chapter  7
Scottish Gaelic
ByWilliam Gillies
Pages 75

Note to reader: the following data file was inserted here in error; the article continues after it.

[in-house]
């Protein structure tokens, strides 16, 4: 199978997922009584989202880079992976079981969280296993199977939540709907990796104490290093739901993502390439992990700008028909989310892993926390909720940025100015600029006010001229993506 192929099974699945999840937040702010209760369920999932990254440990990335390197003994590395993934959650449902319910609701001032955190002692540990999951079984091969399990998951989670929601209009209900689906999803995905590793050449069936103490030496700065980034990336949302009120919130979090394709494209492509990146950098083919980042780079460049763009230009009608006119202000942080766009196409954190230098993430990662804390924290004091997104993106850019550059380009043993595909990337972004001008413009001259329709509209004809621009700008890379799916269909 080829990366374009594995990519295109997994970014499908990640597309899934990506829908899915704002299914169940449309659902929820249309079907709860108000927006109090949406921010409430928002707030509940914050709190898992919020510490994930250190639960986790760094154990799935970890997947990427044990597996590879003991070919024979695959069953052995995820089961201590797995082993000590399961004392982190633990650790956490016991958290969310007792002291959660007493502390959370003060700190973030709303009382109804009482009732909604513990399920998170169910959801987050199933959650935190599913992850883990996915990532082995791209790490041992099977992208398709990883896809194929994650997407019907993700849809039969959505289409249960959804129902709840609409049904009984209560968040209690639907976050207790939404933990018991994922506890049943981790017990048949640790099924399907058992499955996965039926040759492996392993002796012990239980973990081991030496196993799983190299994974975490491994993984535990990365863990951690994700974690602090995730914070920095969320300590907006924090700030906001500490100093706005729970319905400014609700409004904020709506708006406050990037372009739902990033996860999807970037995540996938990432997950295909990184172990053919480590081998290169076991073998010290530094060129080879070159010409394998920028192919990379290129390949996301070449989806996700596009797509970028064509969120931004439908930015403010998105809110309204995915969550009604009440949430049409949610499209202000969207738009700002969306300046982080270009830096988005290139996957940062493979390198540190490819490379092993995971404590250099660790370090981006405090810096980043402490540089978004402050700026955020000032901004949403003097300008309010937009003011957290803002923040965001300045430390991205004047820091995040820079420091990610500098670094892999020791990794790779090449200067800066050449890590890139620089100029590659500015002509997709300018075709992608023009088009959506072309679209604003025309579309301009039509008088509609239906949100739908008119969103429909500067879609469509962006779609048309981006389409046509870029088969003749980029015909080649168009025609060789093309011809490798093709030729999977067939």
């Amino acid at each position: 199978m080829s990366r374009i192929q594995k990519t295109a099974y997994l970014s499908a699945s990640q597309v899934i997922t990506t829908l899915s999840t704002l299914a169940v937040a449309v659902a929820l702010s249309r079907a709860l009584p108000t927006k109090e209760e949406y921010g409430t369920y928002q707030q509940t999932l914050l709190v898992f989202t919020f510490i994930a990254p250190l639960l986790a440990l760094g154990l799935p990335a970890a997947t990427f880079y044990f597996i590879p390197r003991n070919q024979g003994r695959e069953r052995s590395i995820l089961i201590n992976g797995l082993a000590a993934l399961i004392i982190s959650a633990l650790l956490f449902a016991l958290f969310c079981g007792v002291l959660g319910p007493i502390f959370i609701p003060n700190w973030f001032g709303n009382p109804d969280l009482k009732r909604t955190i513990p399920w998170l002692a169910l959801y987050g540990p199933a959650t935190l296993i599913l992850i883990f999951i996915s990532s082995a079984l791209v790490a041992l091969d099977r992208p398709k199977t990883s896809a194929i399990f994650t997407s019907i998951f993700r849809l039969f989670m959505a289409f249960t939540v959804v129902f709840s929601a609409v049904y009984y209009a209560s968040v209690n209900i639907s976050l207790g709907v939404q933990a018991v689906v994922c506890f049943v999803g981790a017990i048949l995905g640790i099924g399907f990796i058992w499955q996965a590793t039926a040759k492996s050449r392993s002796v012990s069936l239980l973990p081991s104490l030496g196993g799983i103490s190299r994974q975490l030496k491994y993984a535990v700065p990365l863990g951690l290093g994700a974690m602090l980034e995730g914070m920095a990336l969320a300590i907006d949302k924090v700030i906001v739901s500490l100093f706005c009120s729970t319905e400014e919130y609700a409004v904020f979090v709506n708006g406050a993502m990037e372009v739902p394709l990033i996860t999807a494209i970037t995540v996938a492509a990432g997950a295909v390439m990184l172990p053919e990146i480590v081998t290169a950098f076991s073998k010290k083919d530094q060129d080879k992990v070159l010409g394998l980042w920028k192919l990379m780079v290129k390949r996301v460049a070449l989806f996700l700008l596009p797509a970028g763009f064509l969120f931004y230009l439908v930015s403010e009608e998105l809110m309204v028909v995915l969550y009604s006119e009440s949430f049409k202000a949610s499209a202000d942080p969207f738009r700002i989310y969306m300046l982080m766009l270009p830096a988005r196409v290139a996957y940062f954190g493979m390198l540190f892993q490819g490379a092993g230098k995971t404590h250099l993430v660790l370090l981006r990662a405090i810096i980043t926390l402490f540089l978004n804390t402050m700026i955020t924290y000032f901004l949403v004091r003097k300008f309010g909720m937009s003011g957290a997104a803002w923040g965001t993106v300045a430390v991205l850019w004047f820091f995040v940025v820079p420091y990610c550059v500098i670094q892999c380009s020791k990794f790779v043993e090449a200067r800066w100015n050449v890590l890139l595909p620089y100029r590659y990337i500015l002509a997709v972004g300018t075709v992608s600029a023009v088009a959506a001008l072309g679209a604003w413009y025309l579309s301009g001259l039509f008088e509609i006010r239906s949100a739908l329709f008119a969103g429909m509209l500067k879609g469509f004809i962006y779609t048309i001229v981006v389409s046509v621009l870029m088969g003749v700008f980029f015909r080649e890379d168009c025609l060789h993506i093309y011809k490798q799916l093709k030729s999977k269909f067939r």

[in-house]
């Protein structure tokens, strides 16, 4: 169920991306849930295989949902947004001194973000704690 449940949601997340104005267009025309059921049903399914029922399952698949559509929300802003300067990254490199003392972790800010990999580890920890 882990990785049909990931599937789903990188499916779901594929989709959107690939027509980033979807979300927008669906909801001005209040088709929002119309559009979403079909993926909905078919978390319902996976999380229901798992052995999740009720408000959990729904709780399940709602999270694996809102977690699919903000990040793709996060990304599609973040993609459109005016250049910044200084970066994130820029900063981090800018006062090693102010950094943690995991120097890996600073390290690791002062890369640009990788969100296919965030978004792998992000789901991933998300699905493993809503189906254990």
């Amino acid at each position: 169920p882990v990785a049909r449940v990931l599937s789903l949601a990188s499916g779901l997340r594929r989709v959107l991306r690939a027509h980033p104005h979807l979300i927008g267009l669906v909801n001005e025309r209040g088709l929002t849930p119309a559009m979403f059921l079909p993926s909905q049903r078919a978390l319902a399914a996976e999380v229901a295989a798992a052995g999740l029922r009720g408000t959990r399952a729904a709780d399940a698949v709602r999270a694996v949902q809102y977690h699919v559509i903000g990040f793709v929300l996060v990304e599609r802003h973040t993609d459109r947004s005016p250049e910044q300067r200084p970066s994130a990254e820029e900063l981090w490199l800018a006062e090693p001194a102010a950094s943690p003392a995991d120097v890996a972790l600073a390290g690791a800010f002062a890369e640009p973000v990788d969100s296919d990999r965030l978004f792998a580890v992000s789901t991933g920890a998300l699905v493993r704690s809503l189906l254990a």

Gaelic was brought into north-western Scotland by settlers from Ireland – around the year 500 AD according to the traditional dating. In the centuries that followed, Gaelic ousted Pictish in the north-east and subsequently became established in the south-west and south-east of what is now Scotland, as the Gaelic kings of the Scots annexed the British kingdom of Strathclyde and the northern part of the Anglian kingdom of Northumbria. This expansionist phase lasted until the twelfth century. Thereafter Gaelic gave way gradually to Scots in the Lowlands (though it continued to be spoken in Galloway until the seventeenth century) and around the north-east coast until, by c. 1400, there emerged a consciously bi-cultural nation in which the Gàidhealtachd (‘Gaeldom’) coincided with the physical Highlands and Islands, as opposed to the Scots-speaking remainder of Scotland – the ‘Lowlands’ or Galldachd.